Friday, April 20, 2007

Spiders discover joy of sex

In a first in the annals of animal evolution, tiny spider relatives have rediscovered the capability to mate, that their arachnid ancestors had long lost. There are 45 known species of these spider relatives, mites known as Crotoniidae, which are roughly the size of a pin head, at 1.5 millimeters across. The Crotoniidae reproduce by having sex, which wouldn't be too strange except that they are very similar physically to Camisiidae, a family of some 80 mite species that all reproduce asexually via parthenogenesis, in which females give birth to young without having sex with males. Evolutionary biologist Katja Domes at the Technical University of Darmstadt in Germany and her colleagues examined genetic sequences in two Crotoniidae species and a diverse range of 13 other mite species. Their calculations show the sexual Crotoniidae evolved from the asexual Camisiidae, the first known reversal to sexuality from asexuality within the animal kingdom. (The only other known such reversal is a plant, the mouseear hawkweed.) The Crotoniidae and the Camisiidae are types of mites known as oribatids, where parthenogenesis is unusually widespread, seen in nearly one-tenth of the roughly 10,000 known oribatid species. Scientists know many parthenogenetic oribatids produce rare, sterile males, suggesting the ability to produce functional males was preserved but "dormant" in the Camisiidae and reactivated in the Crotoniidae. When it comes to why the Crotoniidae regained sexuality, Domes noted these mites often colonise trees. Tree-dwelling oribatids are nearly all sexual, while soil-dwelling oribatids such as Camisiidae are predominantly parthenogenetic. If plenty of resources are available over a long time to a species, as they are with soil-dwelling mites, parthenogenesis seems to be favored, Domes said. On the other hand, an environment with fewer resources and more enemies, such as one that tree-dwellers face, "could have caused the return to sexual reproduction in the Crotoniidae and may also be an explanation for the origin of sex in the first place," she said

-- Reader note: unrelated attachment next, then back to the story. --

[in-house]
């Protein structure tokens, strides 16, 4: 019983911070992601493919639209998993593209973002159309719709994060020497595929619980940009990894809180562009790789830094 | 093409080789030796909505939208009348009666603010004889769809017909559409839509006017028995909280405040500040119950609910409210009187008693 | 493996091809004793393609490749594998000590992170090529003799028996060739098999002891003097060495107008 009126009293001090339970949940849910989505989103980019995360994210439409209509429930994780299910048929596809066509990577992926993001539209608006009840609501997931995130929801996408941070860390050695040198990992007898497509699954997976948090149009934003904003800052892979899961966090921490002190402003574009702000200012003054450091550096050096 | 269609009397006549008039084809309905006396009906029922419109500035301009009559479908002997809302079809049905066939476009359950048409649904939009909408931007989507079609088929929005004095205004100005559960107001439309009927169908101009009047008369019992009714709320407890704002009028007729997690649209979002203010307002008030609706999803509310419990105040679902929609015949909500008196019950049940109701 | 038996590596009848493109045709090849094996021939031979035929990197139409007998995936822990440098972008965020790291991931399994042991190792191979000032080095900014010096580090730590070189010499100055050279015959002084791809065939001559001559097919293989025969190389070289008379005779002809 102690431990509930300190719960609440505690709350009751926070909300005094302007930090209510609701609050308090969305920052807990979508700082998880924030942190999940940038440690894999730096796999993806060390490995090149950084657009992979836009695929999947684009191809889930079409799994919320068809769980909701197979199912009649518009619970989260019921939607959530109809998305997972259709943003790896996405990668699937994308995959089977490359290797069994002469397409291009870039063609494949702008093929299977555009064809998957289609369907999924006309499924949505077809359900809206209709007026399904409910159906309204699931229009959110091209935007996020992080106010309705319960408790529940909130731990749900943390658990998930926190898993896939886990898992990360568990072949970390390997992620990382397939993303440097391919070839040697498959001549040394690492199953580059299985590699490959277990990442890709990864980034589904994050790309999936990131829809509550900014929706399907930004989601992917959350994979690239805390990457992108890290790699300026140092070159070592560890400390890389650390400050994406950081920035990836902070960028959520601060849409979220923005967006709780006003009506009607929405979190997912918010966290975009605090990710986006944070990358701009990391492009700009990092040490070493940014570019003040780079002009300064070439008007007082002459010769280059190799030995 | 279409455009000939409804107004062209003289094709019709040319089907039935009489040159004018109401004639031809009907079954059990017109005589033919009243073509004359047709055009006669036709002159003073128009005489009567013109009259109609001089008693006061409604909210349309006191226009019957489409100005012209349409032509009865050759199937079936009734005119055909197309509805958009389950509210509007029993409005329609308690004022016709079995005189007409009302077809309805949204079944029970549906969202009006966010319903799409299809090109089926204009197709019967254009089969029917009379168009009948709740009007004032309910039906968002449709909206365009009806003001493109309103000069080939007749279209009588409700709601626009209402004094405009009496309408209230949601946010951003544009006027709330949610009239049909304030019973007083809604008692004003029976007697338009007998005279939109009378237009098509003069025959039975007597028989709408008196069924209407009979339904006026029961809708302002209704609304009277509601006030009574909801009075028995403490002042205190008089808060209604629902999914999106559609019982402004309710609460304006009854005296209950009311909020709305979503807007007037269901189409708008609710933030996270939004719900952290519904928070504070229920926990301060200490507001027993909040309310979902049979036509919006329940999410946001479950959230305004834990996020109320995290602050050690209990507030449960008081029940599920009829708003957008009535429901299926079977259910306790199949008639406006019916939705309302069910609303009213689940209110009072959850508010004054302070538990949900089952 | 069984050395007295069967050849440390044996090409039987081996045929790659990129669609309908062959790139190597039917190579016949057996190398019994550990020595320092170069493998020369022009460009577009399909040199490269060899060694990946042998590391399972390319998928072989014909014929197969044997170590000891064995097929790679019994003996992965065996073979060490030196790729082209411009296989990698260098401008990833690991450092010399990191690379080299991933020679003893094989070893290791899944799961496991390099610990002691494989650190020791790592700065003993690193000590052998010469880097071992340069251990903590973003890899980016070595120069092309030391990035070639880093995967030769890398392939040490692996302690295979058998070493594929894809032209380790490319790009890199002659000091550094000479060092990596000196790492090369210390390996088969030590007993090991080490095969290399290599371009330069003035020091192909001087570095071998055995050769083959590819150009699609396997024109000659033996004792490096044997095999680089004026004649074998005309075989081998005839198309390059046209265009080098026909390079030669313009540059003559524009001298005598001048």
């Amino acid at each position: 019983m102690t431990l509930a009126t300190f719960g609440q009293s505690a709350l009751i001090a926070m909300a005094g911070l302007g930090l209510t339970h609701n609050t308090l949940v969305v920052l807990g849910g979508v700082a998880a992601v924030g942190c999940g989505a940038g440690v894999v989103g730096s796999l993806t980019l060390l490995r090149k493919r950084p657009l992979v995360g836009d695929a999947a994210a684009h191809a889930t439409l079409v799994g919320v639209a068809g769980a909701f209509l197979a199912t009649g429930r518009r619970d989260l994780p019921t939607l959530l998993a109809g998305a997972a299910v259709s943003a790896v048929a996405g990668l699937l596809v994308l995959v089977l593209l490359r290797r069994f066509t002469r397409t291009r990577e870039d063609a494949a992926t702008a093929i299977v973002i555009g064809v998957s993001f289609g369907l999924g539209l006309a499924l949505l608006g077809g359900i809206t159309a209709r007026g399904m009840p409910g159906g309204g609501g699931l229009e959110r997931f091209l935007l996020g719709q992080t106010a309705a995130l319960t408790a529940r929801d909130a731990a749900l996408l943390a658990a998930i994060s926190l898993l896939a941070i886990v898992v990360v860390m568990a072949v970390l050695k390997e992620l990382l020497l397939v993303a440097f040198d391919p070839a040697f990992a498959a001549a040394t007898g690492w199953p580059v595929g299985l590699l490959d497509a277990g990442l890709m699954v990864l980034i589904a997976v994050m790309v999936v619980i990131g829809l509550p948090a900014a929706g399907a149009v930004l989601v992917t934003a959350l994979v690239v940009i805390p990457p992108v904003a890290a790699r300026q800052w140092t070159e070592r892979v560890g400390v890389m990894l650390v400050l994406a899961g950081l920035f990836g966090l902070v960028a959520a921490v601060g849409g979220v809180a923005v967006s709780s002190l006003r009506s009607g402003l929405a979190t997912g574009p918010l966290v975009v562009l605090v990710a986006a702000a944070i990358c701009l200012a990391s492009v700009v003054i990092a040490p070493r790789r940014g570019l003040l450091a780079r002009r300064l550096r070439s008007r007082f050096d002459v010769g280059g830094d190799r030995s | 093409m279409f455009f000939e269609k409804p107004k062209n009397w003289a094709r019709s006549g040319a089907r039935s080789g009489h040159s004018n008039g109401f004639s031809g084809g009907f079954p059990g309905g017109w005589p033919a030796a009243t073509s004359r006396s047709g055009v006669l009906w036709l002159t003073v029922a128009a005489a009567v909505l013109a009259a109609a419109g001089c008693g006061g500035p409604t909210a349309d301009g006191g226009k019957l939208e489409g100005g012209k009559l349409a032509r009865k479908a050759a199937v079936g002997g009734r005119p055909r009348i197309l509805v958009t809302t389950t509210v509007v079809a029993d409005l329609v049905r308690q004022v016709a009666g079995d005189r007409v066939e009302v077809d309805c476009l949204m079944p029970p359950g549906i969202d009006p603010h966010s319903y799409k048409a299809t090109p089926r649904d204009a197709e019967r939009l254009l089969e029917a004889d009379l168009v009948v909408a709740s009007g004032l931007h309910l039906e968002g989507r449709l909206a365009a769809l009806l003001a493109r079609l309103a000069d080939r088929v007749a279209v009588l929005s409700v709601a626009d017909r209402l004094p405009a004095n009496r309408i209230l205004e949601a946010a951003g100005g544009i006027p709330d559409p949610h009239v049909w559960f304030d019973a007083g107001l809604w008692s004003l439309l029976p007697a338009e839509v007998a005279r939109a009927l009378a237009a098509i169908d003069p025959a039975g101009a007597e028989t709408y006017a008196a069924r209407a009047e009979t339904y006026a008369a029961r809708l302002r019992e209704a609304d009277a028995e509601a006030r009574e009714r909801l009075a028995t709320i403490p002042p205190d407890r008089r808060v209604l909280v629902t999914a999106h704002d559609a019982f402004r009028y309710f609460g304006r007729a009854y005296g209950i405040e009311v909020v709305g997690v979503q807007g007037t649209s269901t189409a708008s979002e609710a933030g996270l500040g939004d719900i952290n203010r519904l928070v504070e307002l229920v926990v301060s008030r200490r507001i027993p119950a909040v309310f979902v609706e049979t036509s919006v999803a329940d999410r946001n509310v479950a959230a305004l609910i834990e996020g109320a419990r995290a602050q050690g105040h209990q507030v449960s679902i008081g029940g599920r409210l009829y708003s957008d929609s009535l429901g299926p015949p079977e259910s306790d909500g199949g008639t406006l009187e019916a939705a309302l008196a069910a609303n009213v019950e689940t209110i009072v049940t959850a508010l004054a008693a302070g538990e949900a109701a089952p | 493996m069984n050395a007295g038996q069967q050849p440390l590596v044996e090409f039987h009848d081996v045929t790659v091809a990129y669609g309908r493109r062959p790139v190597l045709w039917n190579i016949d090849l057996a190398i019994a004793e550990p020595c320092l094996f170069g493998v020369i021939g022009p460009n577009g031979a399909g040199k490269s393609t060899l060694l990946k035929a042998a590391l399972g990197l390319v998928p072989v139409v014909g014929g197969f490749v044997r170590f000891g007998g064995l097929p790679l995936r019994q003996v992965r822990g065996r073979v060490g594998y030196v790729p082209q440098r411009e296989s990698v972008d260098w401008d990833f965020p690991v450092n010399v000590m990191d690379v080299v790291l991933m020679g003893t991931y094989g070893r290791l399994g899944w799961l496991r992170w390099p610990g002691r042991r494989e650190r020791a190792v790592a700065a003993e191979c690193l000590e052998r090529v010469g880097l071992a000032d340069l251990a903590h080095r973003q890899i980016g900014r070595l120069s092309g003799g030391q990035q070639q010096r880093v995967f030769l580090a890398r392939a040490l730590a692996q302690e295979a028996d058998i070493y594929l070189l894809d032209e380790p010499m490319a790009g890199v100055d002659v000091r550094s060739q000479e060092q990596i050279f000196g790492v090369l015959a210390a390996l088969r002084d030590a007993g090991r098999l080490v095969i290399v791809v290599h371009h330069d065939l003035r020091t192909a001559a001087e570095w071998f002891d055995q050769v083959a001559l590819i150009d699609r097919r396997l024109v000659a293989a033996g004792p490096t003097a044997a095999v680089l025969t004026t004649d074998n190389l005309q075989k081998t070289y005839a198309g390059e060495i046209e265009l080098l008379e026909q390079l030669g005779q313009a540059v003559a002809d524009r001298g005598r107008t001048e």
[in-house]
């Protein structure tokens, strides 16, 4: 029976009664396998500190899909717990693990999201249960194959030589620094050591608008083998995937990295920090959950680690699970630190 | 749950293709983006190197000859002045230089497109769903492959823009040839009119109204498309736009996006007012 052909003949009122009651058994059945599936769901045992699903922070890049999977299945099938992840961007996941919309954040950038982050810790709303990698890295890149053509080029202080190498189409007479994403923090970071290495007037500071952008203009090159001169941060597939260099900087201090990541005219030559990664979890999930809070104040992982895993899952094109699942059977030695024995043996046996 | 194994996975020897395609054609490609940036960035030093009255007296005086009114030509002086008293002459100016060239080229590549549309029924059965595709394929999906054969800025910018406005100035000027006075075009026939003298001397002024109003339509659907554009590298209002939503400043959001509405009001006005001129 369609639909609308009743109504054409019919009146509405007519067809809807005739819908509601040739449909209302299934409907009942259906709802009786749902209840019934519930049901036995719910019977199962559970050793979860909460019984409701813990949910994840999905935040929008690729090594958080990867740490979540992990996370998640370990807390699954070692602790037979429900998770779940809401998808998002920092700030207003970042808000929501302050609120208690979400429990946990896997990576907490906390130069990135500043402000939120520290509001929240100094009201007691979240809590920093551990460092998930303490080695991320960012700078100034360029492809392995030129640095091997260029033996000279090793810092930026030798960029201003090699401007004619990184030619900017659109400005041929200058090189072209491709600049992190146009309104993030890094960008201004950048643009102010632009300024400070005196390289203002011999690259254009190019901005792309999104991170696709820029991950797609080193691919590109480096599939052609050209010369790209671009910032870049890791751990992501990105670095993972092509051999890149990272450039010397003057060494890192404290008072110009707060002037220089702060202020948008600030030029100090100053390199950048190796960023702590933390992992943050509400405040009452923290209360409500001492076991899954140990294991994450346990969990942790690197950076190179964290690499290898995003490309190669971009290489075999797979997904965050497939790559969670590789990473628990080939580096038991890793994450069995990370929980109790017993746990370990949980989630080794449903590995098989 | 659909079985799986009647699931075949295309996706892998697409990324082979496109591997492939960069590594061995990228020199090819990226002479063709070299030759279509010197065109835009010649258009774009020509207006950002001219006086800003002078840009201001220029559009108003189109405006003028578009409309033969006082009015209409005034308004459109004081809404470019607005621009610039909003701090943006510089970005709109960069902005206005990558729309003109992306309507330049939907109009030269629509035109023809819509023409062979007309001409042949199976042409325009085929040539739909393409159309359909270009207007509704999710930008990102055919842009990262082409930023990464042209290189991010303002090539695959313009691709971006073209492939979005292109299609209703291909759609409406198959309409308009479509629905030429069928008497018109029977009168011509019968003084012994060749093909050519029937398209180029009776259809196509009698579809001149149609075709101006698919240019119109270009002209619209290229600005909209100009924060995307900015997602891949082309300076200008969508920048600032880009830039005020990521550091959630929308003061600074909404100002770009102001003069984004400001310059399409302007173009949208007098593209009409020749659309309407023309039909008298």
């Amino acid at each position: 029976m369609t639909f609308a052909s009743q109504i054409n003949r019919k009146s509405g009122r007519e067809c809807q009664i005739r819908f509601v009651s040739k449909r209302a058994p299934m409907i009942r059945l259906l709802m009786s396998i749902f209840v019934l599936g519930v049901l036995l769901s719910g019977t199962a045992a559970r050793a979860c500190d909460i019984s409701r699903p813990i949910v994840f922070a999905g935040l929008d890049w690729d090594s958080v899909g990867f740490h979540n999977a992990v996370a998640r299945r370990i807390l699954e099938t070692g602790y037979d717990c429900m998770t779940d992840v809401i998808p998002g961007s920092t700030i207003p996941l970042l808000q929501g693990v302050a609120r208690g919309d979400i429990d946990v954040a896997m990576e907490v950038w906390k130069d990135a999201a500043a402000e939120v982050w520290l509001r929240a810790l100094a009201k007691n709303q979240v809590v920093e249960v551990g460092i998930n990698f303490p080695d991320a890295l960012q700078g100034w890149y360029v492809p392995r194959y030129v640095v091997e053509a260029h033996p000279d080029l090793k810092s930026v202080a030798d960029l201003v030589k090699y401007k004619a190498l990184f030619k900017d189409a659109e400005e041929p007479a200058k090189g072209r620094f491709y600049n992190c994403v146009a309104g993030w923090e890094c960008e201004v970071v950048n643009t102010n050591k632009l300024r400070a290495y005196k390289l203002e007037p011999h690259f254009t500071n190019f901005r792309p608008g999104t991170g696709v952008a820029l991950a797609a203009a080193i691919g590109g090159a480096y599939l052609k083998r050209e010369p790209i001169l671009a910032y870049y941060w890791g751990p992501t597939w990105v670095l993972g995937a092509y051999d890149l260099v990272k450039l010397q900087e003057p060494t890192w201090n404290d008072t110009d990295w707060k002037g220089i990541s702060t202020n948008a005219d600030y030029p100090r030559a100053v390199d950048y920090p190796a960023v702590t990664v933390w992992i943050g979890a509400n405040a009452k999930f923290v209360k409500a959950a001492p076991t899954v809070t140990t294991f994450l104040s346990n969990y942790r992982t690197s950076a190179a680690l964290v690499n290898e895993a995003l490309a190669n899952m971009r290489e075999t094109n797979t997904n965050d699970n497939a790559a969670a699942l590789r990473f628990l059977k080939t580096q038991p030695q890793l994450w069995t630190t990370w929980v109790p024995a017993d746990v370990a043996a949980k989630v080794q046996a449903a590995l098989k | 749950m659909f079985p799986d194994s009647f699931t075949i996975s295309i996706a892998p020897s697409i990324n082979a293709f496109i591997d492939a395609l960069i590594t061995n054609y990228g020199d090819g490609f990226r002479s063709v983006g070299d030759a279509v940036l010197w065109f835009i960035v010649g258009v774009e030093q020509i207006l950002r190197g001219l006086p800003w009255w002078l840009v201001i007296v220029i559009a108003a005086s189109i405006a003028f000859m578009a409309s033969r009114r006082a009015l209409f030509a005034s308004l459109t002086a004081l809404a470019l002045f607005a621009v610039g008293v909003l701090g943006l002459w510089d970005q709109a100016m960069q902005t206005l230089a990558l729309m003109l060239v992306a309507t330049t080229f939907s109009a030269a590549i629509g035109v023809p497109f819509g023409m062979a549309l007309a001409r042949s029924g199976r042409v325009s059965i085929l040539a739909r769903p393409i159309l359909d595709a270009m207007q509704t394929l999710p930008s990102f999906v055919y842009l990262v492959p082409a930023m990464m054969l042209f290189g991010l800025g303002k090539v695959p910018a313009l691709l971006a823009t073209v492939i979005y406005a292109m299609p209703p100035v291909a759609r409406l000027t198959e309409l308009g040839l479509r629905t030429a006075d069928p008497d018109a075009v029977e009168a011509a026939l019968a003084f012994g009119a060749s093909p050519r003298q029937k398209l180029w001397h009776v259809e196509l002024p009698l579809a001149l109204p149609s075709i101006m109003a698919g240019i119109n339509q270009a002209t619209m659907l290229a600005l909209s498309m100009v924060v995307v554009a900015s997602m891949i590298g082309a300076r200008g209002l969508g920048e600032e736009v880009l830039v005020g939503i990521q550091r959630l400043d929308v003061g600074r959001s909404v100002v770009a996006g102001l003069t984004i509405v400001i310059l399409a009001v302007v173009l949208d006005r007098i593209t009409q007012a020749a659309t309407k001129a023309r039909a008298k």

Post a Comment

<< Home